Open Data Law Aims To Demystify Federal Spending

Landmark DATA legislation, near passage, would transform the US government's spending information from a maze of confusing documents into easily accessible open data.

William Welsh, Contributing Writer

April 7, 2014

4 Min Read

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Both houses of Congress stand poised to pass a law three years in the making that would standardize how the federal government's spending data are published. The Digital Accountability and Transparency Act (DATA Act), regarded by some observers as the most significant open-government legislation since the Freedom of Information Act in 1966, would transform the US government's spending information from a maze of confusing documents into easily accessible open data.

The new law would require the federal government to automate, standardize, and publish its myriad financial management, procurement, and related data in electronic formats that can be easily accessed and analyzed by interested parties in the public and private sectors.

Among its most important reforms, the legislation would expand the site to include spending data for all federal funds, set government-wide financial data standards, and reduce reporting costs for entities that are awarded taxpayer dollars, the bill's sponsors said.

[Legislation would make it easier for business and the public to follow government money. See DATA Act, Pushing Spending Transparency, Regains Steam.]

The DATA Act is expected to pass the Senate this week and the House shortly thereafter, say analysts at the Data Transparency Coalition, a Washington-based trade group. The legislation is sponsored in the Senate by Sen. Mark Warner (D-Va.) and Sen. Robert J. Portman (R-Ohio), and in the House by Rep. Darrell Issa (R-Calif.) and Rep. Elijah Cummings (D-Md.).

Standardizing electronic publishing of federal data would benefit the government in a number of ways, for example by mandating greater transparency, reducing the long-term costs of data compliance, and improving information sharing to make timelier management decisions. Specifically, the law would transform federal reporting requirements related to financial accounts, budget actions, payment requests, and reports from grant and contract recipients into easily accessed open data.

IT entrepreneurs and businesses are keenly interested in the effort because it will allow them to automate, republish, and analyze federal data more easily. The success of the DATA Act, however, will depend in large part on whether the White House (the Obama administration and those that follow it) will insist that federal agencies comply promptly and completely with the statutory components of the legislation, said the Data Transparency Coalition, a Washington-based trade group. A number of federal agencies and offices will have key roles to play in complying with the law and carrying forward its reforms, including the departments of Commerce and Treasury, the General Services Administration, and the Office of Management and Budget.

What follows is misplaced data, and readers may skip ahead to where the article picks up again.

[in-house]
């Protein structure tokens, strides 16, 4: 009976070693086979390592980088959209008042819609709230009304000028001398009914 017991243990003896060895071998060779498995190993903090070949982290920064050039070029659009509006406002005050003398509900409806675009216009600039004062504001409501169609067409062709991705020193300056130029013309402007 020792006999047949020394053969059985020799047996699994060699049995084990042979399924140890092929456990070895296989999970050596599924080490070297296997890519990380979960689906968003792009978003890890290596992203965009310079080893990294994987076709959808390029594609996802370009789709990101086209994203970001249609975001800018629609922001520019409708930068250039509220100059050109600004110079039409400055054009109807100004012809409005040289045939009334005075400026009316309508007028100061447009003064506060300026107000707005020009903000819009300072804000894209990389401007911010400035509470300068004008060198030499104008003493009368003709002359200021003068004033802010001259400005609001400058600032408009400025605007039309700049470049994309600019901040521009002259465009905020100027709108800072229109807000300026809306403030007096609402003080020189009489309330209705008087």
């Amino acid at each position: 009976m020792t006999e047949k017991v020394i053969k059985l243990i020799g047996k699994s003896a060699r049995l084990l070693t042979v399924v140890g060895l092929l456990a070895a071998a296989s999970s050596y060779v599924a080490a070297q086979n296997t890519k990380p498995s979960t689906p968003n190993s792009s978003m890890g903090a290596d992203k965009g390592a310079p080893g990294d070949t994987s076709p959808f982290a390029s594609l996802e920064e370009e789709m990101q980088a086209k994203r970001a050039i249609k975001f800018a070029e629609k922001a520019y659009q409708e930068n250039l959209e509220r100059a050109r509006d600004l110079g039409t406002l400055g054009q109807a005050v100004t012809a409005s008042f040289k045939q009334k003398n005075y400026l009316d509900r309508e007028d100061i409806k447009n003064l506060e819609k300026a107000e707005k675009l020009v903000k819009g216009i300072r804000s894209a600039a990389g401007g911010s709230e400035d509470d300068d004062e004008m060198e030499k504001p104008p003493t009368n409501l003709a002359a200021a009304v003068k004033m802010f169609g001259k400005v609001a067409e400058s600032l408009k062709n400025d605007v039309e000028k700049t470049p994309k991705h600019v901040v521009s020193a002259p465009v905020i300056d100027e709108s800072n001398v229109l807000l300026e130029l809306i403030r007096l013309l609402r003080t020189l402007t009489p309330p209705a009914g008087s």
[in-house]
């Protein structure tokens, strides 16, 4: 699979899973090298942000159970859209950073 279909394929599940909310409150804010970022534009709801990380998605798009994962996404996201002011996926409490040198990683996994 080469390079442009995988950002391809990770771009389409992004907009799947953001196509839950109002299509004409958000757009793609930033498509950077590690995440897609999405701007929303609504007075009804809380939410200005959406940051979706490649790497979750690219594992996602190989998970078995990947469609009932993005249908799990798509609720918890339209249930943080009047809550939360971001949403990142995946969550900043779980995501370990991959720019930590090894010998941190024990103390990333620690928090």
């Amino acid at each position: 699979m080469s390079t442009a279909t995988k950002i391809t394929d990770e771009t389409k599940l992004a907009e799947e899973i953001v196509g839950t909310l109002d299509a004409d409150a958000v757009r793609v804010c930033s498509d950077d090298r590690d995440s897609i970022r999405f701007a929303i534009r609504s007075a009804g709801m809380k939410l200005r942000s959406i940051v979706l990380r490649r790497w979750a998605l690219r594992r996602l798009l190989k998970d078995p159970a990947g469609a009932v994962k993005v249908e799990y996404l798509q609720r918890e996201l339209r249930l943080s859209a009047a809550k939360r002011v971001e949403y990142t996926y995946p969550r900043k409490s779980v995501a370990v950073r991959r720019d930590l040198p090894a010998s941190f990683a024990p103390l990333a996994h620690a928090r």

The most important duties will rest with Treasury and OMB. The bill's provisions did become a source of controversy earlier this year when OMB tried to remove key requirements from the Senate's version of the bill. Specifically, OMB sought to eliminate mandates requiring standardization and consolidation of published material, to remove expenditure transparency, to stop internal usage of the data within government, and to block Congress from holding agencies accountable for data quality, according to a document leaked to the news media, and reported by Federal News Radio.

Moreover, OMB sought to have the bill modified so that it replaced the Treasury Department as the lead agency responsible for overseeing implementation of the new law. The leaked document sparked an immediate response in the form of a letter to the Senate Homeland Security and Governmental Affairs Committee signed by 18 watchdog and open government groups, which said the revisions suggested by OMB "would hollow out the DATA Act's central purpose: to transform federal spending from disconnected documents into open data -- standardized, structured, and available to citizens and policy makers."

"The Obama administration talks a lot about transparency, but these comments reflect a clear attempt to gut the DATA Act," Sen. Warner said January 28. "DATA reflects years of bipartisan, bicameral work, and to propose substantial, unproductive changes this late in the game is unacceptable," said Warner, who along with Issa deplored the OMB's unsolicited attempt to intervene.

A previous version of the bill passed the House by an overwhelming majority in 2012 and again in 2013, but it never made it to the Senate floor. The latest version of the bipartisan bill, in which House and Senate leaders have reached a consensus on final language, is not as strong as the one first introduced in June 2011 by Warner and Issa, but it still contains a mandate for the core reforms envisioned by its sponsors, including provisions OMB tried to drop, according to the Data Transparency Coalition.

In addition, the DATA Act will enhance and make useful other efforts to achieve greater transparency through the use of technology, such as President Obama's Open Data Policy, as well as the modernization of the Government Performance and Results Act, they said.

Find out how a government program is putting cloud computing on the fast track to better security. Also in the Cloud Security issue of InformationWeek Government: Defense CIO Teri Takai on why FedRAMP helps everyone.

About the Author(s)

William Welsh

Contributing Writer

William Welsh is a contributing writer to InformationWeek Government. He has covered the government IT market since 2000 for publications such as Washington Technology and Defense Systems.

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